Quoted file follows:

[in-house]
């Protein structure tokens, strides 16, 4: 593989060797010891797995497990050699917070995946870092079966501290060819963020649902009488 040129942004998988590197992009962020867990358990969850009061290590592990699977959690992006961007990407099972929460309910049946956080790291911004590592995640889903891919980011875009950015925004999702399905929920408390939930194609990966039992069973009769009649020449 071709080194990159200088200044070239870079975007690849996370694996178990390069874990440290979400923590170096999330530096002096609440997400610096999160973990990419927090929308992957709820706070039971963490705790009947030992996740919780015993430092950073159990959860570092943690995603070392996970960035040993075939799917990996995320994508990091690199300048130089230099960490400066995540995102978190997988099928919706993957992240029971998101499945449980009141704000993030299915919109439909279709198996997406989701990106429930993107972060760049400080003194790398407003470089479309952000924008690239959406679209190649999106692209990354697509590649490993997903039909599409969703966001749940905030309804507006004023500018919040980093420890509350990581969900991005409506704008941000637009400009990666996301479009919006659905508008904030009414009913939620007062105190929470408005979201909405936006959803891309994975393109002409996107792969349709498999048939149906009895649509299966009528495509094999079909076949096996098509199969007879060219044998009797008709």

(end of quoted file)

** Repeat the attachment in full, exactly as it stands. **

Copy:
[in-house]
């Protein structure tokens, strides 16, 4: 593989060797010891797995497990050699917070995946870092079966501290060819963020649902009488 040129942004998988590197992009962020867990358990969850009061290590592990699977959690992006961007990407099972929460309910049946956080790291911004590592995640889903891919980011875009950015925004999702399905929920408390939930194609990966039992069973009769009649020449 071709080194990159200088200044070239870079975007690849996370694996178990390069874990440290979400923590170096999330530096002096609440997400610096999160973990990419927090929308992957709820706070039971963490705790009947030992996740919780015993430092950073159990959860570092943690995603070392996970960035040993075939799917990996995320994508990091690199300048130089230099960490400066995540995102978190997988099928919706993957992240029971998101499945449980009141704000993030299915919109439909279709198996997406989701990106429930993107972060760049400080003194790398407003470089479309952000924008690239959406679209190649999106692209990354697509590649490993997903039909599409969703966001749940905030309804507006004023500018919040980093420890509350990581969900991005409506704008941000637009400009990666996301479009919006659905508008904030009414009913939620007062105190929470408005979201909405936006959803891309994975393109002409996107792969349709498999048939149906009895649509299966009528495509094999079909076949096996098509199969007879060219044998009797008709």